From a producer's standpoint, this one gets really important. There are tons of producers who can work very well within one genre. I'm not trying to discredit their skill, because I don't deny the fact that they have it - but they're boxing themselves into a life of being a one-trick pony. Explore and fail. Credit yourself, and praise yourself for progress, but don't let that onetaste of greatness fill you with complacency. Musicians who take themselves seriously take every opportunity to grow, and you should never be the smartest one in the room. Surround yourself with people that are better and more experienced than you. The second you think you know everything is the moment you've sacrificed your chance for real greatness, at the expense of ego. Know your weaknesses and improve.
In this day and age, it's so easy to just litter the world of social media with your music, hoping that the 'wide net' method will bring you fans. Let me tell you - it doesn't. In fact, I can't tell you how many people I've unfollowed because their methods are spammy and self-absorbed. Be a part of your music community - talk to others, comment on their music. Engage fans and get to know them. Talk about your struggles, your plans, and your dreams. Be a human being. People are smarter than you think - they're tired of automated messages and shameless self-promotion. If you want to promote your sound, drive traffic to smart, visible placements in your social media where your music is stupid easy to find, and then talk about anything and everything MUSIC but yourself. You will see more traffic to your page, and more listens because people will view you as an artist, not a robot.
Your artistry is your brand, and you have to spend money to make money. Make a budget and crunch the numbers for short-term and long-term goals. Stop trying to get things for free - in the short-term it may be nice, but not only does that reflect on you as a dead-end prospect to anyone who may want to work with you, but the quality of work you'll see your team putting in will show in your art. Quality over time requires sustainablity. Budget and take care of the people who take care of you, and your art will reflect that. Get people excited about the waves you are making, and your art will reflect that. Let people know that they are taken care of under your roof, and your art will reflect that. No one who makes music for a living will take you seriously if you cannot offer them some kind of compensation. Take the time and energy you allocate to trying to get free services and apply that to building revenue off of your craft. Build your business. You're an artist, not a charity. Which leads me to...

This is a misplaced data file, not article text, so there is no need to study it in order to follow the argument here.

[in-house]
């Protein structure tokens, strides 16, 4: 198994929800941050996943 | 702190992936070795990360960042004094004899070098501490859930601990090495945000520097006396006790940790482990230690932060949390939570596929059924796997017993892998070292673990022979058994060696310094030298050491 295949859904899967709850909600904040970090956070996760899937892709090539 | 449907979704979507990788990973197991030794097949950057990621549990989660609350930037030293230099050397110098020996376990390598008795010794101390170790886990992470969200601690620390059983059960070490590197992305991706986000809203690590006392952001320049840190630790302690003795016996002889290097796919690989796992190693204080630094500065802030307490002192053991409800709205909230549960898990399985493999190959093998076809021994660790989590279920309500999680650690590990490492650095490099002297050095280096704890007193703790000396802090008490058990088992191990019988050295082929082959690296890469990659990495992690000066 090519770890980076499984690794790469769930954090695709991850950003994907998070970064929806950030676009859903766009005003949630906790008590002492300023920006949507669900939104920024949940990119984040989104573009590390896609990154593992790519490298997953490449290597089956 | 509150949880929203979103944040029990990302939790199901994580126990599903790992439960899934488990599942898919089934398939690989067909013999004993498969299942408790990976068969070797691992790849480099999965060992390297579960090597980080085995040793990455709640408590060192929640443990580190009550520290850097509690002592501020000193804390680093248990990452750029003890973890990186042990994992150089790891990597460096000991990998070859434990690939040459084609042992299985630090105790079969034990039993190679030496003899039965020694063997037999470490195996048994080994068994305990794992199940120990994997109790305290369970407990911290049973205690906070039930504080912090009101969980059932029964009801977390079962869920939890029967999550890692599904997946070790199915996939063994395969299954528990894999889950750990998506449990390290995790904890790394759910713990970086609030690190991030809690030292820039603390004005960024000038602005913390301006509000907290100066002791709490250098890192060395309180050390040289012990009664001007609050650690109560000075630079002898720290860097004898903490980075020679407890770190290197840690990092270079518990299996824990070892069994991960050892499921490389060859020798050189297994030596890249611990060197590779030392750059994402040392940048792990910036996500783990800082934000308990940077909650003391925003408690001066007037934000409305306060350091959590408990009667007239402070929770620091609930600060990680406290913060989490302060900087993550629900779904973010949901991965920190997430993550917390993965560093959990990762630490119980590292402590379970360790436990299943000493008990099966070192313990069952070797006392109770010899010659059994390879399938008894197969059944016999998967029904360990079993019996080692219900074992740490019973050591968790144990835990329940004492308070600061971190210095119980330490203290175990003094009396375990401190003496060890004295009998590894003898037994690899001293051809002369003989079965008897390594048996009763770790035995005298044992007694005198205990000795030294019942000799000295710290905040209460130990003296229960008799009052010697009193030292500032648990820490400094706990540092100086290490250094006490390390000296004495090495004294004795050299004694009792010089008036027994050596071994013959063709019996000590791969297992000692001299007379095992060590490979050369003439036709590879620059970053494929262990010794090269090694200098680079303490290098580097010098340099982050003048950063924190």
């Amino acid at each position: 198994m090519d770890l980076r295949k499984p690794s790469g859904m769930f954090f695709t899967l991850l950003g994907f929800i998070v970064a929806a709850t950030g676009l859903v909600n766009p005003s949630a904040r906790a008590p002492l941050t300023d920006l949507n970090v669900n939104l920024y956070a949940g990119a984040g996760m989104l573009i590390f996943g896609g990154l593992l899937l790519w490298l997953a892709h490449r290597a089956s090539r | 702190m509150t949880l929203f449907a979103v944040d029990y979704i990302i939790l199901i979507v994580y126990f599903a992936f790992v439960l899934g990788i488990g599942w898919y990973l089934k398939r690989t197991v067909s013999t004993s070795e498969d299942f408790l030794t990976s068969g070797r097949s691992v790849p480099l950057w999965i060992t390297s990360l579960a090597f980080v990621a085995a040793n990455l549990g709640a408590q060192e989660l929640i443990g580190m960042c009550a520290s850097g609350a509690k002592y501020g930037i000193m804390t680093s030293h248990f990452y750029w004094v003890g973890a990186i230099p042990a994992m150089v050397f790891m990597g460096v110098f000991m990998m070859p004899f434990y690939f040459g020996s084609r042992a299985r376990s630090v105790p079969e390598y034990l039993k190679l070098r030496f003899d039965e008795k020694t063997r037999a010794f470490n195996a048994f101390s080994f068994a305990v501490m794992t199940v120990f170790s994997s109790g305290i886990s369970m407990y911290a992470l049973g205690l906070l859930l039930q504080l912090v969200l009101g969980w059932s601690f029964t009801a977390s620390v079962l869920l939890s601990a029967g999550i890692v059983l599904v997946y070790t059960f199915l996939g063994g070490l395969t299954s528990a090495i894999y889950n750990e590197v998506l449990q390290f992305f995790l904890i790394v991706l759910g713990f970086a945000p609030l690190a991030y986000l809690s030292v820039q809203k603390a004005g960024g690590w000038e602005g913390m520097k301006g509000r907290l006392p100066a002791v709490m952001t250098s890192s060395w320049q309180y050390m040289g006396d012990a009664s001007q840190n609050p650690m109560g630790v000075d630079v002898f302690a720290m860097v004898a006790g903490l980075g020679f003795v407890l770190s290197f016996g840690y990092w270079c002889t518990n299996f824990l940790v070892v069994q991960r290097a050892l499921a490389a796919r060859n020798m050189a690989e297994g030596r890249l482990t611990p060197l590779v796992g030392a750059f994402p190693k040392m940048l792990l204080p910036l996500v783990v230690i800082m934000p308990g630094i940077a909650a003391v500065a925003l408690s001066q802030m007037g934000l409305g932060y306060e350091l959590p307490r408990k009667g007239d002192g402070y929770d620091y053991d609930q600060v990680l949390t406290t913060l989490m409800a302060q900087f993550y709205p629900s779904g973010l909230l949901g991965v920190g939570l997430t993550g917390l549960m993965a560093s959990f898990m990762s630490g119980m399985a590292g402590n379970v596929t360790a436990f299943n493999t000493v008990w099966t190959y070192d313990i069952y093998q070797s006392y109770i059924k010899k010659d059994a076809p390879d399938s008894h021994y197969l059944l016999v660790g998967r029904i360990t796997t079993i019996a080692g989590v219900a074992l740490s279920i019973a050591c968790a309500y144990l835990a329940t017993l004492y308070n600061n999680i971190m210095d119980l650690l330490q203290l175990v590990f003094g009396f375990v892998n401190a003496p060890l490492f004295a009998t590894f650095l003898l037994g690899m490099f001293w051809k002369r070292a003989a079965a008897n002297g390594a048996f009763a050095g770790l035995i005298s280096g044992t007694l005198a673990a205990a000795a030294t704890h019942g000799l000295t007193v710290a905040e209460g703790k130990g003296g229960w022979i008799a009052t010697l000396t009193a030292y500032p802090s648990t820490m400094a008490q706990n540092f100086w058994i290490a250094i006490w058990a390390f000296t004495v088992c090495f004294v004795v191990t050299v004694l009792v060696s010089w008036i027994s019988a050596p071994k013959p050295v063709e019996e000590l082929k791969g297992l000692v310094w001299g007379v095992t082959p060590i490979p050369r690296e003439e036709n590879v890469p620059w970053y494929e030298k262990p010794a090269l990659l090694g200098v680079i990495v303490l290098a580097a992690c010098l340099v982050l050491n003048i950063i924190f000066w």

This is the flip-side/continuation of number five. To pay your team and make sure you are getting the best quality work, you need revenue. Music is a business and your name is your brand. If you are going to post or give out your music somewhere, have a reason for doing it. Look up marketing tactics used by professionals and apply them to your sales methods. If you're going to give out 'free' music, get something else in return - like an email. Building an email list could mean hundreds, if not thousands, of future sales if they like the sample you give them. It may not be for money directly, but don't underestimate the value of a contact. Re-monetize your work - Sell your music directly, license it, enable ad monetization on stream services, and blog about it on Steemit - boom, four different revenue streams. Putting value on yourself and your work is important. When someone receives something for free, that is the value that they assign to it - zero. Don't be afraid to allow people to see you as something worth paying for. Even if they choose not to pay for it, they will still apply the value to your worth as an artist.